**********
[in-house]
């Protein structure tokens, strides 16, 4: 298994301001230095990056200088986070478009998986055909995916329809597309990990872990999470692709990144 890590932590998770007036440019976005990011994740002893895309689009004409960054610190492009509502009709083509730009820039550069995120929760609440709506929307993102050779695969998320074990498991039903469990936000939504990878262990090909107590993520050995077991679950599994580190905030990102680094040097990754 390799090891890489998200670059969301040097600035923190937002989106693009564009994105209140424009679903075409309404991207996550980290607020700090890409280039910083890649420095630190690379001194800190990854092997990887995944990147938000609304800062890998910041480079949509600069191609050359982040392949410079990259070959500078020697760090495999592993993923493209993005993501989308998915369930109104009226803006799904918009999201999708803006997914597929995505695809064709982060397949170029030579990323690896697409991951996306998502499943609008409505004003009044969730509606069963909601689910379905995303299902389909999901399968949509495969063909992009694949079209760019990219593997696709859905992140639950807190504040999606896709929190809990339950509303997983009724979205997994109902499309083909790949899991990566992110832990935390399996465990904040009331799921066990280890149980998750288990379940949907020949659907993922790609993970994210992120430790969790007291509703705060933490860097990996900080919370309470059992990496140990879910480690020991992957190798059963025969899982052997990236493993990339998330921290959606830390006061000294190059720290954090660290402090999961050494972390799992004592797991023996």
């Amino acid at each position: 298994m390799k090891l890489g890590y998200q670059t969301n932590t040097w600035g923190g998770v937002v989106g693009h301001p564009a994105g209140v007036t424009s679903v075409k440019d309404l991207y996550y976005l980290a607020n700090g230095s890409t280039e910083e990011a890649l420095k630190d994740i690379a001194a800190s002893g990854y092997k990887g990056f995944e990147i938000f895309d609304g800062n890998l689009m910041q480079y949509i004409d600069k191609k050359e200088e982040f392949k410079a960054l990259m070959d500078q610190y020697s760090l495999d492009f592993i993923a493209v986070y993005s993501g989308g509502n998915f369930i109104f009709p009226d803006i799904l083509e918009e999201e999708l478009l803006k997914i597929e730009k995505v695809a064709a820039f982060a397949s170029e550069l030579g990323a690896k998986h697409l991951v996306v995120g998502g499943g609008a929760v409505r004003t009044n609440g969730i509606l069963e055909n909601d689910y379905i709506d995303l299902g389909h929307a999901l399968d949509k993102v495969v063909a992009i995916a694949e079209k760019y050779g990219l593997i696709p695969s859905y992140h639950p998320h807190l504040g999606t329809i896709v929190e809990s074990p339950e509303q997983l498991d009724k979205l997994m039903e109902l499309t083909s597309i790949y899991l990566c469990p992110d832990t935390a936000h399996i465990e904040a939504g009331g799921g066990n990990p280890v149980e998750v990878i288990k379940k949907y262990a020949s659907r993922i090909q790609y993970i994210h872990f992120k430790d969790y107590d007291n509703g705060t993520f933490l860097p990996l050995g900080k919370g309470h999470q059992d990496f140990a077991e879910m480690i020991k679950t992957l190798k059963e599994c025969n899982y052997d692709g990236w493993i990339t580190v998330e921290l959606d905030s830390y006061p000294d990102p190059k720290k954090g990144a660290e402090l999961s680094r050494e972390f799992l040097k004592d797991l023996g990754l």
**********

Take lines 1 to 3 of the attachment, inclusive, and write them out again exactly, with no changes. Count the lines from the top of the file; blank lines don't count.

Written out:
[in-house]
């Protein structure tokens, strides 16, 4: 298994301001230095990056200088986070478009998986055909995916329809597309990990872990999470692709990144 890590932590998770007036440019976005990011994740002893895309689009004409960054610190492009509502009709083509730009820039550069995120929760609440709506929307993102050779695969998320074990498991039903469990936000939504990878262990090909107590993520050995077991679950599994580190905030990102680094040097990754 390799090891890489998200670059969301040097600035923190937002989106693009564009994105209140424009679903075409309404991207996550980290607020700090890409280039910083890649420095630190690379001194800190990854092997990887995944990147938000609304800062890998910041480079949509600069191609050359982040392949410079990259070959500078020697760090495999592993993923493209993005993501989308998915369930109104009226803006799904918009999201999708803006997914597929995505695809064709982060397949170029030579990323690896697409991951996306998502499943609008409505004003009044969730509606069963909601689910379905995303299902389909999901399968949509495969063909992009694949079209760019990219593997696709859905992140639950807190504040999606896709929190809990339950509303997983009724979205997994109902499309083909790949899991990566992110832990935390399996465990904040009331799921066990280890149980998750288990379940949907020949659907993922790609993970994210992120430790969790007291509703705060933490860097990996900080919370309470059992990496140990879910480690020991992957190798059963025969899982052997990236493993990339998330921290959606830390006061000294190059720290954090660290402090999961050494972390799992004592797991023996």
């Amino acid at each position: 298994m390799k090891l890489g890590y998200q670059t969301n932590t040097w600035g923190g998770v937002v989106g693009h301001p564009a994105g209140v007036t424009s679903v075409k440019d309404l991207y996550y976005l980290a607020n700090g230095s890409t280039e910083e990011a890649l420095k630190d994740i690379a001194a800190s002893g990854y092997k990887g990056f995944e990147i938000f895309d609304g800062n890998l689009m910041q480079y949509i004409d600069k191609k050359e200088e982040f392949k410079a960054l990259m070959d500078q610190y020697s760090l495999d492009f592993i993923a493209v986070y993005s993501g989308g509502n998915f369930i109104f009709p009226d803006i799904l083509e918009e999201e999708l478009l803006k997914i597929e730009k995505v695809a064709a820039f982060a397949s170029e550069l030579g990323a690896k998986h697409l991951v996306v995120g998502g499943g609008a929760v409505r004003t009044n609440g969730i509606l069963e055909n909601d689910y379905i709506d995303l299902g389909h929307a999901l399968d949509k993102v495969v063909a992009i995916a694949e079209k760019y050779g990219l593997i696709p695969s859905y992140h639950p998320h807190l504040g999606t329809i896709v929190e809990s074990p339950e509303q997983l498991d009724k979205l997994m039903e109902l499309t083909s597309i790949y899991l990566c469990p992110d832990t935390a936000h399996i465990e904040a939504g009331g799921g066990n990990p280890v149980e998750v990878i288990k379940k949907y262990a020949s659907r993922i090909q790609y993970i994210h872990f992120k430790d969790y107590d007291n509703g705060t993520f933490l860097p990996l050995g900080k919370g309470h999470q059992d990496f140990a077991e879910m480690i020991k679950t992957l190798k059963e599994c025969n899982y052997d692709g990236w493993i990339t580190v998330e921290l959606d905030s830390y006061p000294d990102p190059k720290k954090g990144a660290e402090l999961s680094r050494e972390f799992l040097k004592d797991l023996g990754l």